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Princeton Library of Asian Translations

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Chu Hsi's "Family Rituals"

A Twelfth-Century Chinese Manual for the Performance of Cappings, Weddings, Funerals, and Ancestral Rites

Chu Hsi

Compiled by the great Neo-Confucian philosopher Chu Hsi (1130-1200), the Family Rituals is a manual for the private performance of the standard Chinese family rituals: initiations, weddings, funerals, and sacrifices to ancestral spirits. This translation makes the work, which is the most important text of its kind in the last thousand years of Chinese history, fully accessible to scholars and students in a wide range of fields. The militantly Confucian Family Rituals was designed to combat the practices of Buddhist and other non-Confucian rites, and it was quickly recognized as the standard authority by the state, the educated elite, and even by many uneducated commoners. With the spread of Neo-Confucianism, it was honored also in Vietnam, Korea, and Japan. Patricia Buckley Ebrey has added notes showing how the Family Rituals enhances our understanding of Chinese society and culture. She cites many of the commentaries on the work to give a sense of its uses in the centuries after its publication.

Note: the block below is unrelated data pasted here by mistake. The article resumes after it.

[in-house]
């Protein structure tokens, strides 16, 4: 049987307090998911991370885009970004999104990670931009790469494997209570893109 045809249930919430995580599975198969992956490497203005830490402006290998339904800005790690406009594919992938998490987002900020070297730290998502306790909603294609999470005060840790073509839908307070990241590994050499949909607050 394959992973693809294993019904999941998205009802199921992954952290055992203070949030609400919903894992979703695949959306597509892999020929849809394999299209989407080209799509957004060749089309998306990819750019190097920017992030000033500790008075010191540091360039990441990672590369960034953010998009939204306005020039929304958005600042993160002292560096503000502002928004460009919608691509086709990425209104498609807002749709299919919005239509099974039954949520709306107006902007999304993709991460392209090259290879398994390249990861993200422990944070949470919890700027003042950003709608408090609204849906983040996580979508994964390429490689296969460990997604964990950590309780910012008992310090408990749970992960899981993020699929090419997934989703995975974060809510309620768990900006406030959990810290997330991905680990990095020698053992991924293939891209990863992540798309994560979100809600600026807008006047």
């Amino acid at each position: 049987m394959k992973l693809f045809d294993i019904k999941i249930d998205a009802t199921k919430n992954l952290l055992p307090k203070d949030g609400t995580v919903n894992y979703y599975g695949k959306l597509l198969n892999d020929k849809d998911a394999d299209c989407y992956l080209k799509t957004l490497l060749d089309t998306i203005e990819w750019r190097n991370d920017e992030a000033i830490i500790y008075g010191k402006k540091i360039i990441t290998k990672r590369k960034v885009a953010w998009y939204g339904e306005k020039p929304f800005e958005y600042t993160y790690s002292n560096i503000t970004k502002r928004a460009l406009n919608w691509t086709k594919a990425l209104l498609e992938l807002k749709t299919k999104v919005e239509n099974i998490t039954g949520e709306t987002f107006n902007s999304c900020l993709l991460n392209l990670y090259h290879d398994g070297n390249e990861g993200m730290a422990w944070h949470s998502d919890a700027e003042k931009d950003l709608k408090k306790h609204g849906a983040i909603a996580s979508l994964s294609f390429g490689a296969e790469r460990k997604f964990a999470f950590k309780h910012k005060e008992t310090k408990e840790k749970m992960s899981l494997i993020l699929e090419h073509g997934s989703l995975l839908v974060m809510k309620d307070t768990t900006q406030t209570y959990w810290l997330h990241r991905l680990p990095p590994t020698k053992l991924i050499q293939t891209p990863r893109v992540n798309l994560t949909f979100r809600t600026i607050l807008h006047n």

Originally published in 1991.

The Princeton Legacy Library uses the latest print-on-demand technology to again make available previously out-of-print books from the distinguished backlist of Princeton University Press. These paperback editions preserve the original texts of these important books while presenting them in durable paperback editions. The goal of the Princeton Legacy Library is to vastly increase access to the rich scholarly heritage found in the thousands of books published by Princeton University Press since its founding in 1905.

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Family and Property in Sung China

Yuan Ts'ai's Precepts for Social Life

Patricia Buckley Ebrey

Providing the best surviving evidence of the everyday thinking of the Sung upper class, Yuan Ts'ai's twelfth-century manual is the advice of a typical educated man on the concerns of managing a family, from rearing children and arranging their marriages, to avoiding social conflict, training servants, and managing property and preserving it for the next generation.

Originally published in 1984.